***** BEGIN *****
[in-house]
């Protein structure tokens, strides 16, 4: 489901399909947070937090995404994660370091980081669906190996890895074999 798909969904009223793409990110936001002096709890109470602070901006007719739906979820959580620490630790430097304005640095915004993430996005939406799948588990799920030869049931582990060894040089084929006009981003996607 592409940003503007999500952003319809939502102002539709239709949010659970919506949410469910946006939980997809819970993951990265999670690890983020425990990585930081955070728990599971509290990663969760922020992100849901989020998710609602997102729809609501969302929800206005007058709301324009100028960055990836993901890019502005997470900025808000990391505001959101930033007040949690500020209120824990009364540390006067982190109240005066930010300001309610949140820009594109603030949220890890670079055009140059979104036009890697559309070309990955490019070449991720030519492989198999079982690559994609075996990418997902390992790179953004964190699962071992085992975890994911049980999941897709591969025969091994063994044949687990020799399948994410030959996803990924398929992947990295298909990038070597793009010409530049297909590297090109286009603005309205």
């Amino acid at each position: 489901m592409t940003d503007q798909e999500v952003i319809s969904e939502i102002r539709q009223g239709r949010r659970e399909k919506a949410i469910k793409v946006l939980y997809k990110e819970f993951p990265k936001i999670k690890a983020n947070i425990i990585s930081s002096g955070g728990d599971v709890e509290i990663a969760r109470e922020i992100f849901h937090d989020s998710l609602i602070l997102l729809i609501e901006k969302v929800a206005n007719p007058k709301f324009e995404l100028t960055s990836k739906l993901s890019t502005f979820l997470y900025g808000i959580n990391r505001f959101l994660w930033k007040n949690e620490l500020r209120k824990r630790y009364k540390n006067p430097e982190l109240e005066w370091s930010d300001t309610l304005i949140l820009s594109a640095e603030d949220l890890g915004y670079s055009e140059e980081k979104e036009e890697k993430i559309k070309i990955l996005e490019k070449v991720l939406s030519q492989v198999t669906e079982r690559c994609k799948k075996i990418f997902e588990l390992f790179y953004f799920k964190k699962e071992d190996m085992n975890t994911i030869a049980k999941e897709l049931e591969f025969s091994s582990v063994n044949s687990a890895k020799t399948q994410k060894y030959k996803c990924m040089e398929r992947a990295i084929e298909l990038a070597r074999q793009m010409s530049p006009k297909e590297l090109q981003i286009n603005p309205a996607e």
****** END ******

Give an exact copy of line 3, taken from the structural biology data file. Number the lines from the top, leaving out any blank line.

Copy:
């Amino acid at each position: 489901m592409t940003d503007q798909e999500v952003i319809s969904e939502i102002r539709q009223g239709r949010r659970e399909k919506a949410i469910k793409v946006l939980y997809k990110e819970f993951p990265k936001i999670k690890a983020n947070i425990i990585s930081s002096g955070g728990d599971v709890e509290i990663a969760r109470e922020i992100f849901h937090d989020s998710l609602i602070l997102l729809i609501e901006k969302v929800a206005n007719p007058k709301f324009e995404l100028t960055s990836k739906l993901s890019t502005f979820l997470y900025g808000i959580n990391r505001f959101l994660w930033k007040n949690e620490l500020r209120k824990r630790y009364k540390n006067p430097e982190l109240e005066w370091s930010d300001t309610l304005i949140l820009s594109a640095e603030d949220l890890g915004y670079s055009e140059e980081k979104e036009e890697k993430i559309k070309i990955l996005e490019k070449v991720l939406s030519q492989v198999t669906e079982r690559c994609k799948k075996i990418f997902e588990l390992f790179y953004f799920k964190k699962e071992d190996m085992n975890t994911i030869a049980k999941e897709l049931e591969f025969s091994s582990v063994n044949s687990a890895k020799t399948q994410k060894y030959k996803c990924m040089e398929r992947a990295i084929e298909l990038a070597r074999q793009m010409s530049p006009k297909e590297l090109q981003i286009n603005p309205a996607e």